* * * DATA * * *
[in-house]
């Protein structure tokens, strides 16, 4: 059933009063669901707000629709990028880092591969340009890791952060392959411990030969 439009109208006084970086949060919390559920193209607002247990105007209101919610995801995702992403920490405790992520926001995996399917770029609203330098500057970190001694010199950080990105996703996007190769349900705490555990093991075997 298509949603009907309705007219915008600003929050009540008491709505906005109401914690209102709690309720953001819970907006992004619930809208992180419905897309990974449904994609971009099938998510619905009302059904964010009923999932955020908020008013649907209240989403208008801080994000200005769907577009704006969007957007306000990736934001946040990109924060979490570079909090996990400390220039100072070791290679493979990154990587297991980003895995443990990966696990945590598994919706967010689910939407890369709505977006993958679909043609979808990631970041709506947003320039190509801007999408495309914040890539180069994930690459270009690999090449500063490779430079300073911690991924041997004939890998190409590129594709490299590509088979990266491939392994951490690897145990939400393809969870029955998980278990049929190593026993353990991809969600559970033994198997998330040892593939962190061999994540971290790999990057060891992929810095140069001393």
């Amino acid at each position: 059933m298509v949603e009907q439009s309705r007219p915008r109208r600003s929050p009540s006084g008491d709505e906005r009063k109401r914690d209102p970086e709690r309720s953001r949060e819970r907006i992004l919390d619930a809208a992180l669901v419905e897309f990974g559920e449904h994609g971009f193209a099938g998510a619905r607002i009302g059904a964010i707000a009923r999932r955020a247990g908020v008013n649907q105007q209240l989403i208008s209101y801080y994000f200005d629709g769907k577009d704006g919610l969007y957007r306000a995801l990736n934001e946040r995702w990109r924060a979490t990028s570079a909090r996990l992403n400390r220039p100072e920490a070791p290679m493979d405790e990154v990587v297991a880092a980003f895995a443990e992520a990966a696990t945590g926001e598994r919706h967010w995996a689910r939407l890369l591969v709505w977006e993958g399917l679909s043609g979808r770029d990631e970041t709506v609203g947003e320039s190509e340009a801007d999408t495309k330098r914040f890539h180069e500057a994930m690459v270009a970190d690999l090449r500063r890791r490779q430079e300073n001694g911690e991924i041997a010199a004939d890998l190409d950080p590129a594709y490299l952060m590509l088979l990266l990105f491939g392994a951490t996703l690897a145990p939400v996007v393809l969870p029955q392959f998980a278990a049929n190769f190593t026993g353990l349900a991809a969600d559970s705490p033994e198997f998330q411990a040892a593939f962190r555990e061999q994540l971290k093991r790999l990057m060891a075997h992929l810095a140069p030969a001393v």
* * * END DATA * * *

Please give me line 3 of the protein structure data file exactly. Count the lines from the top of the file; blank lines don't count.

């Amino acid at each position: 059933m298509v949603e009907q439009s309705r007219p915008r109208r600003s929050p009540s006084g008491d709505e906005r009063k109401r914690d209102p970086e709690r309720s953001r949060e819970r907006i992004l919390d619930a809208a992180l669901v419905e897309f990974g559920e449904h994609g971009f193209a099938g998510a619905r607002i009302g059904a964010i707000a009923r999932r955020a247990g908020v008013n649907q105007q209240l989403i208008s209101y801080y994000f200005d629709g769907k577009d704006g919610l969007y957007r306000a995801l990736n934001e946040r995702w990109r924060a979490t990028s570079a909090r996990l992403n400390r220039p100072e920490a070791p290679m493979d405790e990154v990587v297991a880092a980003f895995a443990e992520a990966a696990t945590g926001e598994r919706h967010w995996a689910r939407l890369l591969v709505w977006e993958g399917l679909s043609g979808r770029d990631e970041t709506v609203g947003e320039s190509e340009a801007d999408t495309k330098r914040f890539h180069e500057a994930m690459v270009a970190d690999l090449r500063r890791r490779q430079e300073n001694g911690e991924i041997a010199a004939d890998l190409d950080p590129a594709y490299l952060m590509l088979l990266l990105f491939g392994a951490t996703l690897a145990p939400v996007v393809l969870p029955q392959f998980a278990a049929n190769f190593t026993g353990l349900a991809a969600d559970s705490p033994e198997f998330q411990a040892a593939f962190r555990e061999q994540l971290k093991r790999l990057m060891a075997h992929l810095a140069p030969a001393v």